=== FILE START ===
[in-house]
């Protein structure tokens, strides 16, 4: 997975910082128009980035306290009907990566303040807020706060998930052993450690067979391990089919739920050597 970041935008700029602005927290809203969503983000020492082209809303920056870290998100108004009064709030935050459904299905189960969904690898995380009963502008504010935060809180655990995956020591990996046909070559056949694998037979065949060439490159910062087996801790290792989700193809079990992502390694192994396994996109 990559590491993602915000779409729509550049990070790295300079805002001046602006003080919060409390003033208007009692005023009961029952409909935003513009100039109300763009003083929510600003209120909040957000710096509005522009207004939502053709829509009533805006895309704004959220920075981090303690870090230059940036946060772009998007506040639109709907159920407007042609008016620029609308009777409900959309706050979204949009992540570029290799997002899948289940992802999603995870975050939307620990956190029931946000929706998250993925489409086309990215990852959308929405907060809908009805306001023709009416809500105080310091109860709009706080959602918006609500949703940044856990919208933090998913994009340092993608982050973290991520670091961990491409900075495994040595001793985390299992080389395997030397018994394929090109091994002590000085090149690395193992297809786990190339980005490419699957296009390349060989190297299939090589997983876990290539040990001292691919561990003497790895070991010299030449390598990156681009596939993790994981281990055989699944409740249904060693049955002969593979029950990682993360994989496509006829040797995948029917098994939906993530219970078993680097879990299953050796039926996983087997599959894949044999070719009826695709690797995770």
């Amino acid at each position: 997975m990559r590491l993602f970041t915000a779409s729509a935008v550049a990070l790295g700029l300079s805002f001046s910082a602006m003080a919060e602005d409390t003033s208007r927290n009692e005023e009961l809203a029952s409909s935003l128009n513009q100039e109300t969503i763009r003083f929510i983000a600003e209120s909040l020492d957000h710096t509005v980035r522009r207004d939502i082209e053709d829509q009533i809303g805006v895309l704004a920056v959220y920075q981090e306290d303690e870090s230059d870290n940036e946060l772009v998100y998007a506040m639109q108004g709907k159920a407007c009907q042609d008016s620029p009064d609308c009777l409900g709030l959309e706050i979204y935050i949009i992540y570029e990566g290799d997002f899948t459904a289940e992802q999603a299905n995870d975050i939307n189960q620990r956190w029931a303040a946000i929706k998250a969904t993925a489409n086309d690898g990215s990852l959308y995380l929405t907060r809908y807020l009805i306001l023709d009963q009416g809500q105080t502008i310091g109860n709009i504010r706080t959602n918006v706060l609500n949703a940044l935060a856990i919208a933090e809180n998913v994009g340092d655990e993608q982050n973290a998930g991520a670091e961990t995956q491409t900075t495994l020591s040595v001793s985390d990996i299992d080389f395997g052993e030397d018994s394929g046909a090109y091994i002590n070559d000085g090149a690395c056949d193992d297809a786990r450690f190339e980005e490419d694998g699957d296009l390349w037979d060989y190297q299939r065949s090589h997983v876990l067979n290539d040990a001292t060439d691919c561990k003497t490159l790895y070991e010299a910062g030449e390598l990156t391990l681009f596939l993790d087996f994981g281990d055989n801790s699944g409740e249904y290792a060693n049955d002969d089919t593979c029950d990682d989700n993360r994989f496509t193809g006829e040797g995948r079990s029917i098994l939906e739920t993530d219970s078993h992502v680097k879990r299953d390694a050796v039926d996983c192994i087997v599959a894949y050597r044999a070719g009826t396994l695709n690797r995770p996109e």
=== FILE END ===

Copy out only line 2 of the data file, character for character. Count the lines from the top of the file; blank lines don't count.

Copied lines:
């Protein structure tokens, strides 16, 4: 997975910082128009980035306290009907990566303040807020706060998930052993450690067979391990089919739920050597 970041935008700029602005927290809203969503983000020492082209809303920056870290998100108004009064709030935050459904299905189960969904690898995380009963502008504010935060809180655990995956020591990996046909070559056949694998037979065949060439490159910062087996801790290792989700193809079990992502390694192994396994996109 990559590491993602915000779409729509550049990070790295300079805002001046602006003080919060409390003033208007009692005023009961029952409909935003513009100039109300763009003083929510600003209120909040957000710096509005522009207004939502053709829509009533805006895309704004959220920075981090303690870090230059940036946060772009998007506040639109709907159920407007042609008016620029609308009777409900959309706050979204949009992540570029290799997002899948289940992802999603995870975050939307620990956190029931946000929706998250993925489409086309990215990852959308929405907060809908009805306001023709009416809500105080310091109860709009706080959602918006609500949703940044856990919208933090998913994009340092993608982050973290991520670091961990491409900075495994040595001793985390299992080389395997030397018994394929090109091994002590000085090149690395193992297809786990190339980005490419699957296009390349060989190297299939090589997983876990290539040990001292691919561990003497790895070991010299030449390598990156681009596939993790994981281990055989699944409740249904060693049955002969593979029950990682993360994989496509006829040797995948029917098994939906993530219970078993680097879990299953050796039926996983087997599959894949044999070719009826695709690797995770």